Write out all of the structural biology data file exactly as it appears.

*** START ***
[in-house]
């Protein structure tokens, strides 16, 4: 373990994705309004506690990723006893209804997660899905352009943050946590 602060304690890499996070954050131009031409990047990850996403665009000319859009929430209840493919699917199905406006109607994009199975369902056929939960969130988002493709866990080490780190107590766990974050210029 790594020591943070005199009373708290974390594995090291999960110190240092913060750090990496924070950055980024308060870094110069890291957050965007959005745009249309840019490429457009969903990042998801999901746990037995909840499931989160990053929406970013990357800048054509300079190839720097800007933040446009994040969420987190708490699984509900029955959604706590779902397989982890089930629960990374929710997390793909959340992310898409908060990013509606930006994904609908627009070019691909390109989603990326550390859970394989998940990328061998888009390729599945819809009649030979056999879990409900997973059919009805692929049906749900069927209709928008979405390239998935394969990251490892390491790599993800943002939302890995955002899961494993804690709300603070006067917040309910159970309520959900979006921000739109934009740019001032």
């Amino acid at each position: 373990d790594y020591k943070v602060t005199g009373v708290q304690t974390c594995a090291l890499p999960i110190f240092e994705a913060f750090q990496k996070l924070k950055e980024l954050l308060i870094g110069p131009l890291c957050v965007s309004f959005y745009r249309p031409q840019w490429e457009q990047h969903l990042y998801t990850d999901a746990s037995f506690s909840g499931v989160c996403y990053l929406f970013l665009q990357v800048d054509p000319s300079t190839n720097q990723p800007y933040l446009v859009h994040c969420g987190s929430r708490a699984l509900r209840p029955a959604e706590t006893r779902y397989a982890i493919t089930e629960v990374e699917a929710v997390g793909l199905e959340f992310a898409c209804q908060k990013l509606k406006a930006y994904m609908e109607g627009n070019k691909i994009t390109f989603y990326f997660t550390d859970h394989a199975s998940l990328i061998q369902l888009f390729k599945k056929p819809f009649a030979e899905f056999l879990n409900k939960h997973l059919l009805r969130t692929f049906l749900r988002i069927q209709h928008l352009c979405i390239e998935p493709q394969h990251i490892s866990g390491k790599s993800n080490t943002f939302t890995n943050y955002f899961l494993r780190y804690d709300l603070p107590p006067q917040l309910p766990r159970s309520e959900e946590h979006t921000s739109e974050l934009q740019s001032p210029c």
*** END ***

[in-house]
């Protein structure tokens, strides 16, 4: 373990994705309004506690990723006893209804997660899905352009943050946590 602060304690890499996070954050131009031409990047990850996403665009000319859009929430209840493919699917199905406006109607994009199975369902056929939960969130988002493709866990080490780190107590766990974050210029 790594020591943070005199009373708290974390594995090291999960110190240092913060750090990496924070950055980024308060870094110069890291957050965007959005745009249309840019490429457009969903990042998801999901746990037995909840499931989160990053929406970013990357800048054509300079190839720097800007933040446009994040969420987190708490699984509900029955959604706590779902397989982890089930629960990374929710997390793909959340992310898409908060990013509606930006994904609908627009070019691909390109989603990326550390859970394989998940990328061998888009390729599945819809009649030979056999879990409900997973059919009805692929049906749900069927209709928008979405390239998935394969990251490892390491790599993800943002939302890995955002899961494993804690709300603070006067917040309910159970309520959900979006921000739109934009740019001032």
């Amino acid at each position: 373990d790594y020591k943070v602060t005199g009373v708290q304690t974390c594995a090291l890499p999960i110190f240092e994705a913060f750090q990496k996070l924070k950055e980024l954050l308060i870094g110069p131009l890291c957050v965007s309004f959005y745009r249309p031409q840019w490429e457009q990047h969903l990042y998801t990850d999901a746990s037995f506690s909840g499931v989160c996403y990053l929406f970013l665009q990357v800048d054509p000319s300079t190839n720097q990723p800007y933040l446009v859009h994040c969420g987190s929430r708490a699984l509900r209840p029955a959604e706590t006893r779902y397989a982890i493919t089930e629960v990374e699917a929710v997390g793909l199905e959340f992310a898409c209804q908060k990013l509606k406006a930006y994904m609908e109607g627009n070019k691909i994009t390109f989603y990326f997660t550390d859970h394989a199975s998940l990328i061998q369902l888009f390729k599945k056929p819809f009649a030979e899905f056999l879990n409900k939960h997973l059919l009805r969130t692929f049906l749900r988002i069927q209709h928008l352009c979405i390239e998935p493709q394969h990251i490892s866990g390491k790599s993800n080490t943002f939302t890995n943050y955002f899961l494993r780190y804690d709300l603070p107590p006067q917040l309910p766990r159970s309520e959900e946590h979006t921000s739109e974050l934009q740019s001032p210029c």